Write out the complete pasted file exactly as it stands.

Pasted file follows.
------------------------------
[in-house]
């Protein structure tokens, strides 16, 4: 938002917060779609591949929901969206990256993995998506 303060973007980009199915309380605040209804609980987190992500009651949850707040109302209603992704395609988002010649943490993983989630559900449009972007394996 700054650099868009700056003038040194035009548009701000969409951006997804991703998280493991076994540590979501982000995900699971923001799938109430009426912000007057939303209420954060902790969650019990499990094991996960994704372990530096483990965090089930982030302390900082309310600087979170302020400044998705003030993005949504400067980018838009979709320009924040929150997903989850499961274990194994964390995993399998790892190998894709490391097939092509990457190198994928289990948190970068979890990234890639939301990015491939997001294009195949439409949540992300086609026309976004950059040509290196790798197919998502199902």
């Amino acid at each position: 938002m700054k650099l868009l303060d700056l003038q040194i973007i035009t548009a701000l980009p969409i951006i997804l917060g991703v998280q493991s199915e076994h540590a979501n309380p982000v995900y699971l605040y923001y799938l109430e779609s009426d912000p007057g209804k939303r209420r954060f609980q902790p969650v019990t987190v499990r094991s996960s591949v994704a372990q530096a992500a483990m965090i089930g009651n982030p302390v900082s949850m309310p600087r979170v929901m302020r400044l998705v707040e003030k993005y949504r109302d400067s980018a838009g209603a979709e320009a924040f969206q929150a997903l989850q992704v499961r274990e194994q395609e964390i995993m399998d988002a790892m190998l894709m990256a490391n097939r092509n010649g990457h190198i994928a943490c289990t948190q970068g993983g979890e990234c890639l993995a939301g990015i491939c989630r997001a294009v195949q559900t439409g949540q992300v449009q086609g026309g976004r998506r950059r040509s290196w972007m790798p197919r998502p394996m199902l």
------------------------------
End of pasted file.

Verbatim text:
[in-house]
């Protein structure tokens, strides 16, 4: 938002917060779609591949929901969206990256993995998506 303060973007980009199915309380605040209804609980987190992500009651949850707040109302209603992704395609988002010649943490993983989630559900449009972007394996 700054650099868009700056003038040194035009548009701000969409951006997804991703998280493991076994540590979501982000995900699971923001799938109430009426912000007057939303209420954060902790969650019990499990094991996960994704372990530096483990965090089930982030302390900082309310600087979170302020400044998705003030993005949504400067980018838009979709320009924040929150997903989850499961274990194994964390995993399998790892190998894709490391097939092509990457190198994928289990948190970068979890990234890639939301990015491939997001294009195949439409949540992300086609026309976004950059040509290196790798197919998502199902």
């Amino acid at each position: 938002m700054k650099l868009l303060d700056l003038q040194i973007i035009t548009a701000l980009p969409i951006i997804l917060g991703v998280q493991s199915e076994h540590a979501n309380p982000v995900y699971l605040y923001y799938l109430e779609s009426d912000p007057g209804k939303r209420r954060f609980q902790p969650v019990t987190v499990r094991s996960s591949v994704a372990q530096a992500a483990m965090i089930g009651n982030p302390v900082s949850m309310p600087r979170v929901m302020r400044l998705v707040e003030k993005y949504r109302d400067s980018a838009g209603a979709e320009a924040f969206q929150a997903l989850q992704v499961r274990e194994q395609e964390i995993m399998d988002a790892m190998l894709m990256a490391n097939r092509n010649g990457h190198i994928a943490c289990t948190q970068g993983g979890e990234c890639l993995a939301g990015i491939c989630r997001a294009v195949q559900t439409g949540q992300v449009q086609g026309g976004r998506r950059r040509s290196w972007m790798p197919r998502p394996m199902l």